The nature of our brains is to lose superfluous connections. But the problem is that such connections are only “superfluous” in one specific daily environment. If nothing else can be said for our species, we can at least agree that most modern humans live and work in environments very different from those where they potty trained. In other words, while this natural process developed to streamline brains so that we’d be best at the fixed tasks we were born to, humans have risen to world-wide prominence specifically because we’ve developed tricks to retain as much neural flexibility as possible (a quality referred to as “neuroplasticity”).
Hence the evolution of play. Unlike most other animals, we don’t just use play is a way to safely test and develop stable survival strategies for our birth environments (as is the standard issue explanation for play in the wild). We play in order to preserve neural pathways that would otherwise atrophy. Humans are one of the very few animals that play into adolescence, let alone adulthood. We work hard and we pour resources into keeping our minds as open as possible, so that we can keep living on our cunning – throughout the world and into lifeless space. My point being, the thing we think of as leisurely messing around is, in terms of survival, likely some of the most important work we do.
A Great Man Did Something
In school we’re taught – either implicitly or explicitly – the “Great Man” theory of historical progress (I’m not being casually chauvinistic when I say that, either – because it’s almost invariably men, and primarily pale-skinned ones like myself, who are the subjects in History). In case you were lucky enough to receive a very enlightened – or critically sharp – education, the Great Man theory goes something like this:
- There is a Problem.
- A Great Man identifies this Problem, and after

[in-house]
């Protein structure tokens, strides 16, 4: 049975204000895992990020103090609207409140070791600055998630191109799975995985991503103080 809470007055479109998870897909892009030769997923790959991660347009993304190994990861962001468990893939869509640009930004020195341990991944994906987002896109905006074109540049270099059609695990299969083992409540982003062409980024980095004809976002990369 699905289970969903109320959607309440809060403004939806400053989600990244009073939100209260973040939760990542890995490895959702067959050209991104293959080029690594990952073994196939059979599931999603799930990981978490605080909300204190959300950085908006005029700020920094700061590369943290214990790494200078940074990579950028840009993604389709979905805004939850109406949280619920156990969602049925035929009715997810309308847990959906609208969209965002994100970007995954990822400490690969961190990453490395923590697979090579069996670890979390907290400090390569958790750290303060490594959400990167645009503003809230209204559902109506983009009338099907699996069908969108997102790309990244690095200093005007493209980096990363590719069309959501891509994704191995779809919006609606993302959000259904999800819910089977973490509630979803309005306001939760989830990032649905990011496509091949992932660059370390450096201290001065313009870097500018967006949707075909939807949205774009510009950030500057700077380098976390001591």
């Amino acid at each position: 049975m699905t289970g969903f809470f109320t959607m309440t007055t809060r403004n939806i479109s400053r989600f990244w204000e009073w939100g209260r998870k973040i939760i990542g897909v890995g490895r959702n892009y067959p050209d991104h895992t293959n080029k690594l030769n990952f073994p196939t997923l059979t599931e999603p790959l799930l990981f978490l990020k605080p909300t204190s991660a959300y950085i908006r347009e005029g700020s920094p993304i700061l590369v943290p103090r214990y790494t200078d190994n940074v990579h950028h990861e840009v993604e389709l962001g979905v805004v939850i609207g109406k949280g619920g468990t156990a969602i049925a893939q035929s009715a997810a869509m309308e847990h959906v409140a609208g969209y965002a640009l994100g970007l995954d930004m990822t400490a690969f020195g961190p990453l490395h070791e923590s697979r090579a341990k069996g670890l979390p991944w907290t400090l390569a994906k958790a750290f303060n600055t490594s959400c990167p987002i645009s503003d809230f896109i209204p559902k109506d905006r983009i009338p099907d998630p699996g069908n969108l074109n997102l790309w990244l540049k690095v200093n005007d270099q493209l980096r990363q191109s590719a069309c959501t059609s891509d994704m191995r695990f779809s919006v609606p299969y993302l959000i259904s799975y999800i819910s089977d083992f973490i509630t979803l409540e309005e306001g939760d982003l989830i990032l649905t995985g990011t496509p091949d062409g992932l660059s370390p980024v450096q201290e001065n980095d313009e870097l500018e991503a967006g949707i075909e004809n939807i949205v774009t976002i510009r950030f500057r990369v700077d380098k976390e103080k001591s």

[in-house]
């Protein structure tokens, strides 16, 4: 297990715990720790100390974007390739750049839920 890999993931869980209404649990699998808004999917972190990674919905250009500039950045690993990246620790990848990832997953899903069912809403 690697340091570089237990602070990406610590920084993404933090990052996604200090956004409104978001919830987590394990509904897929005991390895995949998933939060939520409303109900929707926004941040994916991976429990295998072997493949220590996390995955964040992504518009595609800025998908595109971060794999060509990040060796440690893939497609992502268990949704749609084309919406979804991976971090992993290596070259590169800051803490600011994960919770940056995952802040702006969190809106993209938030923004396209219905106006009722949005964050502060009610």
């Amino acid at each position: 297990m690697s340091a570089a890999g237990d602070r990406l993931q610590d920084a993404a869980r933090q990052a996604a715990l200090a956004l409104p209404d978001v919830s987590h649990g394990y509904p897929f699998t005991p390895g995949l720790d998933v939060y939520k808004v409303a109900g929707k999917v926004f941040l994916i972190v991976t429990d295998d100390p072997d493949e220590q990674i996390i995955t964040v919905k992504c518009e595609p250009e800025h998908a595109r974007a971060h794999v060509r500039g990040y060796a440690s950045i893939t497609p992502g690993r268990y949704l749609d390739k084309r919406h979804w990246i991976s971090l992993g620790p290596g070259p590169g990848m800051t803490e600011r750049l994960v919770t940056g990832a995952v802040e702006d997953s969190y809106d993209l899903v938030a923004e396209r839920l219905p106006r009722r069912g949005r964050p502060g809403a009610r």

- many long nights toiling in his barn/basement/cramped office, he comes up with
- the Solution. He then
- brings his Solution to Market,
- where Rational Consumers appreciate the value of this Solution, and
- Pay Money for It.
- The Great Man flourishes, society blossoms, and boom! he gets his picture in history books and name on buildings.
Albert Einstein, Henry Ford, Thomas Edison – all Great Men who marched history forward. Amen.
E Pluribus Progress
Of course, we smart kids already know that’s not how Progress works – not even according to the Great Men themselves. First off, no invention of note is really the result of a single person toiling in his lab or barn or whatever. Everyone from Ford to Jobs to Gates to Zuckerburg to Kwolek (she’s a Great Lady; discovered Kevlar) is more than happy to concede this point. Newton said it best: “If I’ve seen further than other folk, it’s ‘cause I was lucky enough to get a chance to stand on the shoulders of giants.” 
Beyond that, ideas don’t take traction without a large body of minds ready to pick them up and run with them. Again, Zuckerburg would not dispute this, nor would Ford:
I invented nothing new. I simply assembled the discoveries of other men behind whom were centuries of work. Had I worked 50 or 10 or even 5 years before, I would have failed. So it is with every new thing. Progress happens when all the factors that make for it are ready, and then it is inevitable. To teach that comparatively few men are responsible for the greatest forward steps of mankind is the worst sort of nonsense.